Adcomm Votes Unanimously for Lilly’s Alzheimer’s Treatment Donanemab

FDA sign_iStock, JHVEPhoto

Pictured: FDA sign at its office in Washington, DC/iStock, JHVEPhoto

On Monday, the FDA’s Peripheral and Central Nervous System Drugs Advisory Committee voted unanimously, 11 to zero, in favor of Eli Lilly’s Alzheimer’s treatment, donanemab. The group of advisors not only determined donanemab to be an effective treatment for Alzheimer’s disease with mild cognitive impairment and mild dementia, but that the benefits outweigh the risks.

Kathleen Poston, the director of the neurological science at Stanford’s Movement Disorders Center, voted yes because she felt the clinical data across subgroups and the biomarker data were “convincing of the effect,” she said in the adcomm vote.  

When Eisai and Biogen’s Leqembi was approved last year, it became the first real treatment option to target a suspected underlying cause of the disease: amyloid beta plaques. The FDA had previously granted accelerated approval to Biogen’s Aduhelm, but the approval triggered debate over the effectiveness of the drug, which was eventually discontinued. Meanwhile, Leqembi has started pulling in a profit for Eisai and Biogen after a slow start. The treatment generated $19 million in sales in the first quarter of 2024, a jump from $7 million in the last three months of 2023.

Donanemab, also an anti-amyloid therapy, would be a direct competitor of Leqembi. An analyst report from Jefferies noted that if donanemab is approved, having two players on the market could be beneficial for Lilly, Eisai and Biogen in the long term.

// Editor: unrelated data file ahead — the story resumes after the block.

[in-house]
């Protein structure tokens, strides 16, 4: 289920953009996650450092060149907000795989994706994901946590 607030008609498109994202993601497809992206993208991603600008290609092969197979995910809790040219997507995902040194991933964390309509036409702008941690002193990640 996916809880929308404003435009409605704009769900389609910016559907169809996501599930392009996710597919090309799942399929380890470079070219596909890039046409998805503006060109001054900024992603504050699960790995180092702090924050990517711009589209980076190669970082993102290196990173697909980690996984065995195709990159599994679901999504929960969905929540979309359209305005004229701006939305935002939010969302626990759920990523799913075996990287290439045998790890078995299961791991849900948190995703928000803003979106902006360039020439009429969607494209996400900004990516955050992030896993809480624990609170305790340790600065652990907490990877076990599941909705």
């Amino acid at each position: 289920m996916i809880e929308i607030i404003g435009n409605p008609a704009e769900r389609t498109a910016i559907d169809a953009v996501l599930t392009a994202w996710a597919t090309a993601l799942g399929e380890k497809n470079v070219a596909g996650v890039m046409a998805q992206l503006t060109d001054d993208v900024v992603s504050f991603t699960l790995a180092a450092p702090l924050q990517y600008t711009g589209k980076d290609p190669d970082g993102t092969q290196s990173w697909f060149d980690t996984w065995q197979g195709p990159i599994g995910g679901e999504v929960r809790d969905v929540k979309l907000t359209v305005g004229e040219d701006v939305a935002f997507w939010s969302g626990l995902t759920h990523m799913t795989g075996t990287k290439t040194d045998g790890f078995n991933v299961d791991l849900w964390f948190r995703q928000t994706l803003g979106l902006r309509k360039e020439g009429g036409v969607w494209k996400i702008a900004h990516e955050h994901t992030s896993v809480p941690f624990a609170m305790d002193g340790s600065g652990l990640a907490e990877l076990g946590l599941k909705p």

“We believe having two players on the market is a win-win for both [Eisai/Biogen] and [Eli Lilly] as there’d be more efforts and stronger advocacy on increased investments from centers in building out infrastructure and allocating more resources, and also driving more patient and physician education,” the Jefferies report said.

Not Without Concern

While the adcomm’s decision was favorable for Lilly, the FDA raised several questions about the efficacy and safety of the drug. One of the primary concerns in the agency’s briefing documents was Lilly’s use of its integrated Alzheimer’s Disease Rating Scale (iADRS). Lilly developed the scale, which, according to the National Institutes of Health, combines scores from two accepted measures for assessing Alzheimer’s. However, the FDA said the donanemab trial was initially designed with a different endpoint that changed during the study, and the agency said in 2021 that it did not agree that iADRS should be used.

The briefing document also criticized Lilly’s use of tau protein levels to decide who to include in the study. Patients with none to very low levels of tau were excluded, and the FDA asked the committee to assess the data and the “effectiveness across the subgroups based on tau PET imaging.”

The adcomm discussed tau but ultimately it did not have a major effect on the vote. Adcomm member Cynthia Carlsson, a senior professor at the Wisconsin Alzheimer’s Disease Research Center, said in her affirmative vote that she does not think the tau analysis is “necessary” as it “doesn’t have any clear impact on scientific validity” and added that using tau to determine which patients are eligible to receive donanemab treatment would be a barrier to access.

Several committee members did note a lack of data on underrepresented groups such as African Americans and Hispanics, as well as patients with Down syndrome and autosomal-dominant Alzheimer’s disease patients. Members of the committee said that more information was required to understand donanemab’s effect on these populations.  

Tyler Patchen is a staff writer at BioSpace. You can reach him at tyler.patchen@biospace.com. Follow him on LinkedIn.

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